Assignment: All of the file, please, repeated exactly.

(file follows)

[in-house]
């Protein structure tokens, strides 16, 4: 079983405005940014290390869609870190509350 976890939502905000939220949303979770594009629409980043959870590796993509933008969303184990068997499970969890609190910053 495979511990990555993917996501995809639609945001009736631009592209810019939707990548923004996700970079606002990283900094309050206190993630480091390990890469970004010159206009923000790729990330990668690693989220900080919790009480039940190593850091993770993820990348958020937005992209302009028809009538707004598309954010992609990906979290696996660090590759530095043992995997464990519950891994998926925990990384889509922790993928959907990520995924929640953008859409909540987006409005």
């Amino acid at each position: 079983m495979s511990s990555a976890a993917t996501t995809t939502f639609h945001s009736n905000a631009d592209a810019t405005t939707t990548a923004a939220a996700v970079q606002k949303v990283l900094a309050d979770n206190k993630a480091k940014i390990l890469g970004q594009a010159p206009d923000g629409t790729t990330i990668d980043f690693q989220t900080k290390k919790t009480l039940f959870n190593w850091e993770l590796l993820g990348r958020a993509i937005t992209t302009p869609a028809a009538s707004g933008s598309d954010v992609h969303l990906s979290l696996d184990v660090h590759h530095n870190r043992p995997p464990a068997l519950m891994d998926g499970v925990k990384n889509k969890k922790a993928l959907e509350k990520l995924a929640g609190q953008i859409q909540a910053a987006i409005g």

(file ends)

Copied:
[in-house]
């Protein structure tokens, strides 16, 4: 079983405005940014290390869609870190509350 976890939502905000939220949303979770594009629409980043959870590796993509933008969303184990068997499970969890609190910053 495979511990990555993917996501995809639609945001009736631009592209810019939707990548923004996700970079606002990283900094309050206190993630480091390990890469970004010159206009923000790729990330990668690693989220900080919790009480039940190593850091993770993820990348958020937005992209302009028809009538707004598309954010992609990906979290696996660090590759530095043992995997464990519950891994998926925990990384889509922790993928959907990520995924929640953008859409909540987006409005």
């Amino acid at each position: 079983m495979s511990s990555a976890a993917t996501t995809t939502f639609h945001s009736n905000a631009d592209a810019t405005t939707t990548a923004a939220a996700v970079q606002k949303v990283l900094a309050d979770n206190k993630a480091k940014i390990l890469g970004q594009a010159p206009d923000g629409t790729t990330i990668d980043f690693q989220t900080k290390k919790t009480l039940f959870n190593w850091e993770l590796l993820g990348r958020a993509i937005t992209t302009p869609a028809a009538s707004g933008s598309d954010v992609h969303l990906s979290l696996d184990v660090h590759h530095n870190r043992p995997p464990a068997l519950m891994d998926g499970v925990k990384n889509k969890k922790a993928l959907e509350k990520l995924a929640g609190q953008i859409q909540a910053a987006i409005g």